This ancient Syrian pomegranate seal is carved from steatite and dates from 3500-3000 BC. Image: British Museum
By the sixth century, the pomegranate and its ancient symbolism had been absorbed by the Catholic Church. The fruit became a symbol of the resurrection of Christ instead of the goddess, and it was now an emblem of hope.
Almost two thousand years after the Assyrians, the pomegranate was still a symbol for the tree of life. This is the most famous panel of the Unicorn Tapestries, housed at the Cloisters Museum in New York. It was created in the Netherlands between 1495–1505. Image: Metropolitan Museum of Art
Here's a closer look at the tree: the fruit are definitely pomegranates, even if the leaves are strange. The artist may never have seen the plant, only the fruit, which was a trade item throughout the Western world.
The Spanish brought the pomegranate to the Americas in the 17th century. It arrived in California in mid 18th century, with the missionaries, and has remained to become both a commercial crop and a much-loved garden plant.
The only point of contention this fruit causes is how to eat it without ending up looking like the survivor of a horror film.
This sleek and elegant pottery pomegranate from China's Qing Dynasty, 1736-1795, is a reminder that the pomegranate's history isn't exclusively rooted in the Middle East and the West. Image: The British Museum
If it is left on the tree long enough, the fruit eventually bursts open on its own, but for impatient pomegranate eaters who would rather not wait or risk sharing the treat with wasps or ants, there are a variety of techniques, some so complex that it would be easy to imagine they are some kind of ceremonial holdover from the days when Persephone was worshiped as a goddess.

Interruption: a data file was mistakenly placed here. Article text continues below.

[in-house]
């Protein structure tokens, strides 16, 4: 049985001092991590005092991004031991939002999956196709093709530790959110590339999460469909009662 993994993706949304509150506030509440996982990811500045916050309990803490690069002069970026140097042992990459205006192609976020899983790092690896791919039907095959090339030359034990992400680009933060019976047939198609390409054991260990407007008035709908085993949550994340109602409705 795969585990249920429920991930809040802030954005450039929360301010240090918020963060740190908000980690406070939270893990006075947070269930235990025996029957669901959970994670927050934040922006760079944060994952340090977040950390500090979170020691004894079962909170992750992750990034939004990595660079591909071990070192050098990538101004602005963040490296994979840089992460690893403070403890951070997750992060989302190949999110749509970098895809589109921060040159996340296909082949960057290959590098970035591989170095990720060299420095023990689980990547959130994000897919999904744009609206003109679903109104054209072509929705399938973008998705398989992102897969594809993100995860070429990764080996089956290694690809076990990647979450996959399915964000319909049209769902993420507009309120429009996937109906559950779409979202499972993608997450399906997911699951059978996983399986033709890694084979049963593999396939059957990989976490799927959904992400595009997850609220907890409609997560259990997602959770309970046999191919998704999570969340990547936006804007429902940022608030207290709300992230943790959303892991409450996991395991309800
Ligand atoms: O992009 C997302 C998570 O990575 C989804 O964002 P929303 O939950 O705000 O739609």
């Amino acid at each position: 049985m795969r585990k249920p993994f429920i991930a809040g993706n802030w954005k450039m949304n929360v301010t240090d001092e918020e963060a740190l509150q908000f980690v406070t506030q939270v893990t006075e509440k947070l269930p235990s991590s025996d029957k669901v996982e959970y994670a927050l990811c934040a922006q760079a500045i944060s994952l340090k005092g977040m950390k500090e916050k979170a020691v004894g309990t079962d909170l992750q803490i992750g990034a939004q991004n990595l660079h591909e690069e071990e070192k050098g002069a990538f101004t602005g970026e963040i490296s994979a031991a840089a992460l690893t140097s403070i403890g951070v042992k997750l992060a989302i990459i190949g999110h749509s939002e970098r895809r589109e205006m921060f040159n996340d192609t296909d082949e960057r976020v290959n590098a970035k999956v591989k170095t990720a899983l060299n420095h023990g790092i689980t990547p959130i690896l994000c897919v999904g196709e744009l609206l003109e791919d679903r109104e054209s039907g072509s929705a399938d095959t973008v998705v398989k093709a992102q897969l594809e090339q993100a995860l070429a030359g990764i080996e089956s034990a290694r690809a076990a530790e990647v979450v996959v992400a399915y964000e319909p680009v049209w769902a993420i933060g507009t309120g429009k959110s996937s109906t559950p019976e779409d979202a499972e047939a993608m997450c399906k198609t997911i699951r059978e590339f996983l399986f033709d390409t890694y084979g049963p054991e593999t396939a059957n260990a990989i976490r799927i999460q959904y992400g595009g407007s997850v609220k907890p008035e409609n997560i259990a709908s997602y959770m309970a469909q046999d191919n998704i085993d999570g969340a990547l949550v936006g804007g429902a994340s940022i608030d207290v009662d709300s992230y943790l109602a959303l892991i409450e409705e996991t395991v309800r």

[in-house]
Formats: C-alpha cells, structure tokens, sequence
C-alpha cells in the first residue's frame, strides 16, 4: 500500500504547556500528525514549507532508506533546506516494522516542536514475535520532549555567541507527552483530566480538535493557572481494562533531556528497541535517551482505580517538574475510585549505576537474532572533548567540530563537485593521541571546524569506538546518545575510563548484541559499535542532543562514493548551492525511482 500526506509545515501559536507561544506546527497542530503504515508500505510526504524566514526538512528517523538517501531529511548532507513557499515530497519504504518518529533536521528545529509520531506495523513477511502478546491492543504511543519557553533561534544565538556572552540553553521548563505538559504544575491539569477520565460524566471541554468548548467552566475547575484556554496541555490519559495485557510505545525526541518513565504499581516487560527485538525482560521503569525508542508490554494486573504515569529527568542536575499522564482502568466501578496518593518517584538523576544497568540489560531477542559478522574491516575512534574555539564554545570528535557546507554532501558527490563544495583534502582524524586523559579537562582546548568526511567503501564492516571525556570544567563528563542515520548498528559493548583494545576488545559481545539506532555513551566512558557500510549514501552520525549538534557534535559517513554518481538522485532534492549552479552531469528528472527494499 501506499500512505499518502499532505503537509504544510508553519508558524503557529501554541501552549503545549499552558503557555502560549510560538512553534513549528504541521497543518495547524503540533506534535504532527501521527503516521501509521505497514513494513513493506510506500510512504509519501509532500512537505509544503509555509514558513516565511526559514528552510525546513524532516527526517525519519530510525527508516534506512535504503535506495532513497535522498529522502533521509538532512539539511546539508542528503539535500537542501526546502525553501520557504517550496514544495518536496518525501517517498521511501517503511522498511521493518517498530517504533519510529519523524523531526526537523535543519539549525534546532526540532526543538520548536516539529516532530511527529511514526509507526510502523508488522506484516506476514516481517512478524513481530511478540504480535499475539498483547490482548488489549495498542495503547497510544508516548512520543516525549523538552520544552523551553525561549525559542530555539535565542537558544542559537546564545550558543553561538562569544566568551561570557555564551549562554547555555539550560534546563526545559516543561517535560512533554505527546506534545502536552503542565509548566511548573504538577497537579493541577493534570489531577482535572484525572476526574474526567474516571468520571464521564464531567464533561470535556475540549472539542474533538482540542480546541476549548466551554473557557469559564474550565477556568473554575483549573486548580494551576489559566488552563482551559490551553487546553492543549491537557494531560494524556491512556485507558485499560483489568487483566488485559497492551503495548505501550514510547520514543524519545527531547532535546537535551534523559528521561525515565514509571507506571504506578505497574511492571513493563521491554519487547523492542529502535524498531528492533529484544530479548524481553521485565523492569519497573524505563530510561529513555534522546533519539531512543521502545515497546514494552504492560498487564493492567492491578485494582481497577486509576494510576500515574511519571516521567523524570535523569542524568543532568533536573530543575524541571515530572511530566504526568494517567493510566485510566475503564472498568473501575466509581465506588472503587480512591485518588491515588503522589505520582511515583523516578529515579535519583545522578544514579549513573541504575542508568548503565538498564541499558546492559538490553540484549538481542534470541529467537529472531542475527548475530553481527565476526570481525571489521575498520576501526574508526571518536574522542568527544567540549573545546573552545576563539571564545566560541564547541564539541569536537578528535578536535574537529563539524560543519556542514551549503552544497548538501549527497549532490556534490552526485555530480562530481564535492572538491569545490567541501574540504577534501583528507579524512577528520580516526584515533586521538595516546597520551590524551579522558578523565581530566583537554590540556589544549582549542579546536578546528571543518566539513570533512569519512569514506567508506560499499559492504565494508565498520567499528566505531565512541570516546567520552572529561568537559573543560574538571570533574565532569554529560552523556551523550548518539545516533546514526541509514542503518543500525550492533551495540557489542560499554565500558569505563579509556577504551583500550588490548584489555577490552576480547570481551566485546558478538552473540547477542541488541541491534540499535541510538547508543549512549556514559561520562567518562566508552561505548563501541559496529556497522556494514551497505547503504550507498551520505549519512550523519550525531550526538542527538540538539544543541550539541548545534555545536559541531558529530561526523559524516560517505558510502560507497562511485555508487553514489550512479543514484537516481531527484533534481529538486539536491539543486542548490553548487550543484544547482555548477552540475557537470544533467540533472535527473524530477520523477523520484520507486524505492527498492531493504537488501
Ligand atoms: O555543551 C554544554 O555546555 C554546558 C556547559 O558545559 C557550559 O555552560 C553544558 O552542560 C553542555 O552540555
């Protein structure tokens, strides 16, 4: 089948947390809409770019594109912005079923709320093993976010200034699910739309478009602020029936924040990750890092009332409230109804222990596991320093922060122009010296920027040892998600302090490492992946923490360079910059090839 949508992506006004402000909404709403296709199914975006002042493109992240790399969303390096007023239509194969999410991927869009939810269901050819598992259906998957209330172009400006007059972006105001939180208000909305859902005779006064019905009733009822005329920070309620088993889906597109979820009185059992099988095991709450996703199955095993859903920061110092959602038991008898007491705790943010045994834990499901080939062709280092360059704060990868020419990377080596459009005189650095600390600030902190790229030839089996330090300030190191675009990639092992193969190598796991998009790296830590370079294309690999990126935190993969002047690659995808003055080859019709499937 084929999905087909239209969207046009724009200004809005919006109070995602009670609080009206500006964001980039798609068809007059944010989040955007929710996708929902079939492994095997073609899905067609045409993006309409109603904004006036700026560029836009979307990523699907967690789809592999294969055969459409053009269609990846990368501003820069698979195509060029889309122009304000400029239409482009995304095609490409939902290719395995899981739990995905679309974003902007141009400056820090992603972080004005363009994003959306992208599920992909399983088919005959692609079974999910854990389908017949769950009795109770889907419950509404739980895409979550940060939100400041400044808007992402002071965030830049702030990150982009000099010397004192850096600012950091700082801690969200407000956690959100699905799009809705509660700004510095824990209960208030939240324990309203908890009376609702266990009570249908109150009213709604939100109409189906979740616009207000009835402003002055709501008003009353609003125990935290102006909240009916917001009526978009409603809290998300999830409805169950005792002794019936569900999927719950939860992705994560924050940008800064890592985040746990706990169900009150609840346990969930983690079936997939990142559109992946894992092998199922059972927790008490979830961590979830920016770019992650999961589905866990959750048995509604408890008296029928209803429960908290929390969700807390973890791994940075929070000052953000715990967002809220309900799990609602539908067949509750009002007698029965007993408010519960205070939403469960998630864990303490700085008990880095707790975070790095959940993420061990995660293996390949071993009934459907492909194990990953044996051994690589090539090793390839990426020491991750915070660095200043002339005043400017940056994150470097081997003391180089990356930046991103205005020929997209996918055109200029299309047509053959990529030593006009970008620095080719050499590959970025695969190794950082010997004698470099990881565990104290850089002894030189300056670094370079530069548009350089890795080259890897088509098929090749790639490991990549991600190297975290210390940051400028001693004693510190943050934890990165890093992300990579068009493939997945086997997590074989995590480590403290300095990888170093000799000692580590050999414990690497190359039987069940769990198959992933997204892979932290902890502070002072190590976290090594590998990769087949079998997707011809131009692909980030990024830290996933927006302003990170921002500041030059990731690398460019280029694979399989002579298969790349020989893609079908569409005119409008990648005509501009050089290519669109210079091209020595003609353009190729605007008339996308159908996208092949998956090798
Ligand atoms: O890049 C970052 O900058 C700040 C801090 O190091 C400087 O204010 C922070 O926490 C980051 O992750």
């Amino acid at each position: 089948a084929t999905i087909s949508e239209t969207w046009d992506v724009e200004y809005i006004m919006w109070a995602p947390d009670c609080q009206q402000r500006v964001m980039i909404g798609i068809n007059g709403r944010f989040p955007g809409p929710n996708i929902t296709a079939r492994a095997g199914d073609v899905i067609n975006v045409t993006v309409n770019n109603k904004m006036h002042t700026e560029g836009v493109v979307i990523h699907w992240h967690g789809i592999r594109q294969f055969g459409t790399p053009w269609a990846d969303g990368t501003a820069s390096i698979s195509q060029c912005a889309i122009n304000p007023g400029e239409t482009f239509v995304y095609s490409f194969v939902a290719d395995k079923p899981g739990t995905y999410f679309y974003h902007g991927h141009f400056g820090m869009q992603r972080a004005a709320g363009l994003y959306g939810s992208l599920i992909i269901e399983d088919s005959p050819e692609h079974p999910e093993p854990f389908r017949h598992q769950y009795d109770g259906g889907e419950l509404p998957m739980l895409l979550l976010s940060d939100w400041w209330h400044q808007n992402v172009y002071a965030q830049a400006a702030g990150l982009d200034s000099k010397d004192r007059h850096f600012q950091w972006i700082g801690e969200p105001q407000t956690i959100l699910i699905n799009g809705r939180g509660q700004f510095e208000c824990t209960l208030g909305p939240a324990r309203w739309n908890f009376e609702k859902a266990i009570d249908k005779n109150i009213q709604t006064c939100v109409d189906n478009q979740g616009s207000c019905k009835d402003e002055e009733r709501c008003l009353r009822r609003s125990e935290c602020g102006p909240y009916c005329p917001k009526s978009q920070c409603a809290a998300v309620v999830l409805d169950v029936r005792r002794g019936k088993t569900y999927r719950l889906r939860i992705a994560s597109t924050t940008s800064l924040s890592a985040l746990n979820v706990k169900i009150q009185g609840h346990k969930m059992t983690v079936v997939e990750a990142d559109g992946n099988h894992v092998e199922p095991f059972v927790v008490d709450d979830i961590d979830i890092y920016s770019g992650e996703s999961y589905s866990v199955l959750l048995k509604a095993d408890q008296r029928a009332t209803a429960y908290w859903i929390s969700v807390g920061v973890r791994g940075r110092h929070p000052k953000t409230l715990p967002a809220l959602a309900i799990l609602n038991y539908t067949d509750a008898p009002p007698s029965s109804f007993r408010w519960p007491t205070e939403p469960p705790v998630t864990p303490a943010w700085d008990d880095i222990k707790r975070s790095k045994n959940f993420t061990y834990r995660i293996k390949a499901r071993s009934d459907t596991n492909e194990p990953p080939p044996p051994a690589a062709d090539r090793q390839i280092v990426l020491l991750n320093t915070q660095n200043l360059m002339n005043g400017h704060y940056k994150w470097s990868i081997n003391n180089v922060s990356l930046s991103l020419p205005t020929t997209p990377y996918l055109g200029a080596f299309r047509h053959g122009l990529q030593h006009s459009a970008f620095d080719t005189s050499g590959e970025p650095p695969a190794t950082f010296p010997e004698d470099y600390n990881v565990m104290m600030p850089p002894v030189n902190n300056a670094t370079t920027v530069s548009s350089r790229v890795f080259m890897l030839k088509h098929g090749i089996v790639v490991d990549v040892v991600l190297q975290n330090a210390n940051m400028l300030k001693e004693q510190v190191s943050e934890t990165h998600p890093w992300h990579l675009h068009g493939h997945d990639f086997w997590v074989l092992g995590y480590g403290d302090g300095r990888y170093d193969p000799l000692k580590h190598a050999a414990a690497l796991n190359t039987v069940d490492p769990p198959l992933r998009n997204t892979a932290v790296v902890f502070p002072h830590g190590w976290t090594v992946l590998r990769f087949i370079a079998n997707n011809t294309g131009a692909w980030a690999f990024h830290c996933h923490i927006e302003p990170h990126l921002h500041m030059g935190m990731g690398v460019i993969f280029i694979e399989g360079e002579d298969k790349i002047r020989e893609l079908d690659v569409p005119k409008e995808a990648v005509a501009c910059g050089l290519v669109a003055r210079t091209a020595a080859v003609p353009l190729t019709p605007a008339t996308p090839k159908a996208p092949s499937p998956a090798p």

This Chinese silk painting from the early Yuan Dynasty, c. 1200–1340, shows a pomegranate that has burst open. Image: Los Angeles County Museum of Art
Anyone who has tackled a pomegranate the wrong way will not be surprised to learn that the flowers, rind and juice are a traditional source of fabric and leather dyes.
The L.A. Times recently featured a video with the basin-of water approach to pomegranates, which definitely works better than the wack-it-x-number-of-times-with-a-wooden-spoon school of thought, but the traditional Mediterranean technique is arguably the easiest and least messy:
With a sharp paring knife, gently cut all the way around the blossom end, being careful to score the skin of the pomegranate but not cut into the arils—the official term for the juicy seeds.
The blossom end should now be like a cork in a bottle. Pull it out and remove any of the white pith that is attatched to it.
Look for the white membrane that separates the sections of seeds and carefully score the skin along every section, not cutting too deep and stopping before you reach the stem end of the fruit.
Pull the pomegranate apart. It should open like a flower.
Once you remove the paper-like bits of membrane, the pomegranate is ready to eat. Just be careful who you eat it with, especially if the person offering you the fruit is a kingly but dour stranger...
The Romans transformed Persephone into the goddess Proserpine, but she had already made the transformation in Greek mythos from Kore, the maiden, into the powerful queen of the underworld.
According to Homer, Persephone enforces the curses of the living upon the souls of the dead, but she also sometime intercedes with compassion in the weighing of souls, and she grows the poppies that confer the gifts of sleep and forgetfulness to mortals.
English Pre Raphaelite painter Dante Gabriel Rossetti envisioned Persephone's Roman persona, Proserpine, not as a child goddess, but as a darkly brooding empress, only the pomegranate offers the key to her identity.
Persephone has dwindled from a powerful goddess to a story for children, but pomegranates are enjoying a surge in popularity in this country, due to their reputation as a "miracle food." To me, the miracle is the history and mythology, bitter and sweet as the fruit itself, that continues to be rooted in this living link to the past.